Sunday, February 26, 2006

Great Minds............. You know you've been married too long when something
like this happens.I had forgotten all about the incident until I read
about the unfortunate Colombian.I have never,before or since,
pawed,stroked or slapped a strangers arse but on this warm
Summer afternoon myself and the mot were driving through some
heavy traffic.The cars were moving yery slowlywhen I noticed,
about three car-lengths in front,standing on a narrow traffic-island,
a really attractive ,shapely young woman wearing a micro-skirt.I
can't say what I was going to actually do but as I rolled down the
window,Malicia hissed;

"Don't even think about it."

She knew what I was thinking about even before I thought it.


Gorilla Bananas said...

Wives are always quick to complain, but how many of them would stand on a traffic island for their husbands to grope? You should have told your wife: "it's either her's or your's".

Kim Ayres said...

My wife not only reads my mind, but projects her thoughts at me. There I am, minding my own business, watching tv or something and suddenly she wants me to take the bin out. She hasn't even said anything but I can tell by the way her breathing shifts and the way she's staring at me across the room, even if I'm turned away from her.

I can tell from the way she looks smug when I get up and announce that I'd better take the bin out then, that the thoughts came from her rather than me.

I try not tothink about it too much as it's a bit unnerving to be honest.

Dr Maroon said...

Is that a picture of the Mrs Barney? Nice outfit. Nice everything.
You should be ashamed.

the anti-barney said...


Kim Ayres said...

You've not allowed comments on your other post, so I'm forced to leave one here. Of course, you can delete it if you wish.

The worst part for those left behind from a suicide is that there is no chance to say good-bye, no chance to ever put their mind at ease that it really was the best option. Those left behind are haunted for the rest of their lives at the fact that they were unable to even be given the opportunity to help, or to offer support in the final days.

It is the ultimate selfish act. I wouldn't call it cowardly, because a coward would not go through with it, but it is as selfish as you can get.

You know, as well as I or anyone else who has grieved a close one's death, the utter feeling of loss and helplessness. In order to ever be able to come to terms with such a loss, you have to be able to say good-bye, and while it is extremely difficult to go through before that person dies, it is horrifically difficult, and for some people impossible, to do so afterwards.

The suicider denies the possiblity of saying good-bye to the survivors, and that is the most selfish act in the universe.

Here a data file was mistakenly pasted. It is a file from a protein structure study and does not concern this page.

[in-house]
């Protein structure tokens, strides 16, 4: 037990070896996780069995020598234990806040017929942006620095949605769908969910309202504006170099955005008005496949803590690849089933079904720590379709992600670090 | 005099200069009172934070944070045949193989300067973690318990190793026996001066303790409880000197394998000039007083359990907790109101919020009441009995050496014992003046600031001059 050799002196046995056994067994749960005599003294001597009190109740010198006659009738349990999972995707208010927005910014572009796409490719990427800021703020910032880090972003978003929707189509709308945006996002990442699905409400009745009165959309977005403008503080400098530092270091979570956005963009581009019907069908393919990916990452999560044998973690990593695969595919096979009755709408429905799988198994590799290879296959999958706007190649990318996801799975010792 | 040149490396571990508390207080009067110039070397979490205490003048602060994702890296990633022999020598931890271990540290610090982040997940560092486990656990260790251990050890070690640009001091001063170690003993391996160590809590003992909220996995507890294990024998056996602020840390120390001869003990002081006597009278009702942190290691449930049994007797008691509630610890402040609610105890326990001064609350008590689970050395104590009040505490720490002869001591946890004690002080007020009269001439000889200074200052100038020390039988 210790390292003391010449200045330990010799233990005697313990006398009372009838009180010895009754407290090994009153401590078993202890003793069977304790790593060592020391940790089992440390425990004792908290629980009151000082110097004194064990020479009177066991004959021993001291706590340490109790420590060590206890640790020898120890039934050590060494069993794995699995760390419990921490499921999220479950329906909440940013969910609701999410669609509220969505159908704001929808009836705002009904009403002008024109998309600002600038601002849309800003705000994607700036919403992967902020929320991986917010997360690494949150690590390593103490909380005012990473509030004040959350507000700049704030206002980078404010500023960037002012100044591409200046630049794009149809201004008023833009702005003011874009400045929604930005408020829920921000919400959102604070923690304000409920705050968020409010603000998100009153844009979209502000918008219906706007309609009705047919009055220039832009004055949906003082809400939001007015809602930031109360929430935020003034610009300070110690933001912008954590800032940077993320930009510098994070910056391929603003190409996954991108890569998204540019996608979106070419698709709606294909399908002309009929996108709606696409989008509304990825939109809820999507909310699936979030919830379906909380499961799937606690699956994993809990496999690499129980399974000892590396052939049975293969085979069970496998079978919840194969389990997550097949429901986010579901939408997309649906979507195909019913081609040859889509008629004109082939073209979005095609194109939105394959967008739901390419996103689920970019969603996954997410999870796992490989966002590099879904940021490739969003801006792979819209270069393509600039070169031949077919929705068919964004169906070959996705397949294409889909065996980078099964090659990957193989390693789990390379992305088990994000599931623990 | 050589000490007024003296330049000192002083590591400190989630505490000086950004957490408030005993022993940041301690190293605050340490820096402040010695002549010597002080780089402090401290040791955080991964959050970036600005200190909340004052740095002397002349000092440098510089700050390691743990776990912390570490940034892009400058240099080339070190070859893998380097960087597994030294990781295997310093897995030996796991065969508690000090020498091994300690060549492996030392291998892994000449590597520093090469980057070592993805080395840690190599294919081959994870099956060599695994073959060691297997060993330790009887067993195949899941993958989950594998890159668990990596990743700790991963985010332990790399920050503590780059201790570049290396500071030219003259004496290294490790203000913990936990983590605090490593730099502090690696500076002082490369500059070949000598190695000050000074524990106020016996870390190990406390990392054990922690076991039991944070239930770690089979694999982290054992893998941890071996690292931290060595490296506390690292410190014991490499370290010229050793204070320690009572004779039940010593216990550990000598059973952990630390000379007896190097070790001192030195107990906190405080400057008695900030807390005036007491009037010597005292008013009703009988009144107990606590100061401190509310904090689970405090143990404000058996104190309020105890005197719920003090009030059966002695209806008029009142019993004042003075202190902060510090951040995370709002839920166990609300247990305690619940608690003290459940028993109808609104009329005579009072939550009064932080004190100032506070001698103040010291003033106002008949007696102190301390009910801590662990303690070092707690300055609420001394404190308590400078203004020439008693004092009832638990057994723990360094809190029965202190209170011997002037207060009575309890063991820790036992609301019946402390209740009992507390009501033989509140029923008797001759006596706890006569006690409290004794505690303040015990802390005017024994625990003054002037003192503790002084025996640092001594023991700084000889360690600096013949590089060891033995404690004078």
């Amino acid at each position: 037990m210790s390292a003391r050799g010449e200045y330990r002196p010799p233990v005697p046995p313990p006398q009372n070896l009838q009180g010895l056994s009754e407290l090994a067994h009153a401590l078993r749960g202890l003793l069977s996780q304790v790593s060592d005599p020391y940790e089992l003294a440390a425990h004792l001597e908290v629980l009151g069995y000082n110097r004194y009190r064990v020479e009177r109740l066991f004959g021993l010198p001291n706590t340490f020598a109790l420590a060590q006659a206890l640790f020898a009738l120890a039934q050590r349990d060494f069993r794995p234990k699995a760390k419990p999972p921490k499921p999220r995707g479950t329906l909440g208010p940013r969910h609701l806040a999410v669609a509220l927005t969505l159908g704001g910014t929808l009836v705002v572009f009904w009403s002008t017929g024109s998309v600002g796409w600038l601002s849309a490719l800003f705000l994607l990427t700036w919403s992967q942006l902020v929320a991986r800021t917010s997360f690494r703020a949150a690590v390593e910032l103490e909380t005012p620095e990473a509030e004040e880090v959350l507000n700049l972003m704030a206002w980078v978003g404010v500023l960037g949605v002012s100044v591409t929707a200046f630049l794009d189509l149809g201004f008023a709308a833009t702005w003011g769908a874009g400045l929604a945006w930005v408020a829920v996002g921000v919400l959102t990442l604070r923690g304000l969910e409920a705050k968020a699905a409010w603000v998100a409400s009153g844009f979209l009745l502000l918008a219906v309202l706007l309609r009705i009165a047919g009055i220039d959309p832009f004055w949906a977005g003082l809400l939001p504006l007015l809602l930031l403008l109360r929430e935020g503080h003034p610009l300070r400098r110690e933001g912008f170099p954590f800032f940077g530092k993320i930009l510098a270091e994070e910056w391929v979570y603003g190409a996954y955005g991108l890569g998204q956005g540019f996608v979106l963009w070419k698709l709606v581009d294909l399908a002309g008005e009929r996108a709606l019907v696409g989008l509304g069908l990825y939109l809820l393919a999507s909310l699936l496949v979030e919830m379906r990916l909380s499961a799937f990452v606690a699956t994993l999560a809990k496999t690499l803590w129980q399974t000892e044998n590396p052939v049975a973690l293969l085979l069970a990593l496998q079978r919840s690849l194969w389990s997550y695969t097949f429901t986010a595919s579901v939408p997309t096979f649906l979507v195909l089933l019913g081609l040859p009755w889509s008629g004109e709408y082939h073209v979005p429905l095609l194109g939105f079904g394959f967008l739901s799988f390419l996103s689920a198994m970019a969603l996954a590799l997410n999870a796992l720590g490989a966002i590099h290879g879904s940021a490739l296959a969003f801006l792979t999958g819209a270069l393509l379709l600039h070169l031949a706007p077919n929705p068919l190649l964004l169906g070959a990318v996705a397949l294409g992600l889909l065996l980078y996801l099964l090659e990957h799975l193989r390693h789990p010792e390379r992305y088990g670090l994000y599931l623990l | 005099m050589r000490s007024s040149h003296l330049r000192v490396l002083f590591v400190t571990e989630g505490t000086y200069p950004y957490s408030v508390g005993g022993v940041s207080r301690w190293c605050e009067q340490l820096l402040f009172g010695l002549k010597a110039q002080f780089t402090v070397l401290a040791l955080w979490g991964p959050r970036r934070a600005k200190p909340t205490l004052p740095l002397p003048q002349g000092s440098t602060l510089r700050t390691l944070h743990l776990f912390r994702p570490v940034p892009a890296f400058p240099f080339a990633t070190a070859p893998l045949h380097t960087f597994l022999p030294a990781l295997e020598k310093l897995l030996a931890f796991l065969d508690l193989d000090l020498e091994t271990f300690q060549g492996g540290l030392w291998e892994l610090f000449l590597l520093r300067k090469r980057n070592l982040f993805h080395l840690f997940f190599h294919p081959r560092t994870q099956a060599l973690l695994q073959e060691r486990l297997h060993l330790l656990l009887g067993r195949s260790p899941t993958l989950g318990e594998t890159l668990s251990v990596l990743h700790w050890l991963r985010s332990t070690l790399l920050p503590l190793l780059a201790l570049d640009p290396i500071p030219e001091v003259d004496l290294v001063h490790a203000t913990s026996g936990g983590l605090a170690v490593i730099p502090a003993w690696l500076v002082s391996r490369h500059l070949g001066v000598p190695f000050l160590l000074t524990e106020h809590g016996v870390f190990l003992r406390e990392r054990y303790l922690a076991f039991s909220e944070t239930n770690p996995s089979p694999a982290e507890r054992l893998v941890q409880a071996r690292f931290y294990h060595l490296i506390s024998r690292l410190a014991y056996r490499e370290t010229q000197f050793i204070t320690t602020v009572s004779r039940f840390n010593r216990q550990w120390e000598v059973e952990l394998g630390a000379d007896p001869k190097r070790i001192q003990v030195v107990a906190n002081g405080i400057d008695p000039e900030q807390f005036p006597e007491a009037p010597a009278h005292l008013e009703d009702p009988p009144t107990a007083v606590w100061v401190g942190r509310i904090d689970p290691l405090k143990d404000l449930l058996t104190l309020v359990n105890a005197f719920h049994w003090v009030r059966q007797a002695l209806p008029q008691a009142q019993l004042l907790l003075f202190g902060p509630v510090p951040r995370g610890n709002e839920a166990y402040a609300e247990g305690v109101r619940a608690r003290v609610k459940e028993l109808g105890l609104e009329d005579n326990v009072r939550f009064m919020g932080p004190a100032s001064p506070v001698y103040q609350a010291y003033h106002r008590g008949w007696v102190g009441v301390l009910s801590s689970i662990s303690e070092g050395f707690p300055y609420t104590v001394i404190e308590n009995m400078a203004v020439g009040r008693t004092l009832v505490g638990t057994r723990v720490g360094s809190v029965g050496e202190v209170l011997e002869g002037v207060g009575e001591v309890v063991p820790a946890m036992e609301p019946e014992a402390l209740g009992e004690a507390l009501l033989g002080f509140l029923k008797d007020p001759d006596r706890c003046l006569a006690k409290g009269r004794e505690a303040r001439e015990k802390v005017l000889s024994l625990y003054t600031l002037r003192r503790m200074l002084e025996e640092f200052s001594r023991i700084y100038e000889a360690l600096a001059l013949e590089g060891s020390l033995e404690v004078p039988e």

Goodnight AB.

Binty McShae said...

Re: the suicide post. I began a comment but it turned into something much more - it will be posted on my site in a few hours...

SheBah said...

AB - your suicide mail shocked me to the core. I have personal experience - a fellow student in my final year of senior school committed suicide by hanging herself in her parents garage. She was 17. She was one of five art students in our art class considered to have exceptional talent - but she struggled with her other subjects and wanted to drop them - this was a month before A levels. We were friends, and close fellow students and she and I were preparing our portfolios for interviews for Slade and St Martins (art schools). On the day she committed suicide, we had had a long conversation about our portfolios and laughed a lot. Apparently, before she went to the garage she had a phone call which upset her, we were never told from whom. She left a long detailed letter which stated she had been planning it for some time and that the world would be a better place without her. The physics teacher who had given her a very hard time the previous week took two months sick leave after the suicide as she felt it was her fault. All of us in the group felt we were guilty in some way. She was a difficult, mercurial personality, but we all loved her - she was the first to wear the most outrageous clothes, the first to smoke pot, the first to get laid, the one who made the more irreverent remarks to teachers. It is many years ago now, but never a week goes by that I don't think about her and wish she was still around. Her paintings were wonderful, dark and expressive. We were told she was suffering from bi-polar - another name for manic depression, which is treatable. Her parents have never recovered - they moved house within a year, but have a memorial service in the same church every year. She never knew how immeasureably she enriched the lives of her fellow students - when we meet we always discuss her and remember the things she got up to - we laugh and cry still. I'm crying now.

the anti-barney said...

What can I say S.B.,I'm sorry to have rekindled your pain,but hopefully I also went a little bit towards explaining your friend's state of mind at the time.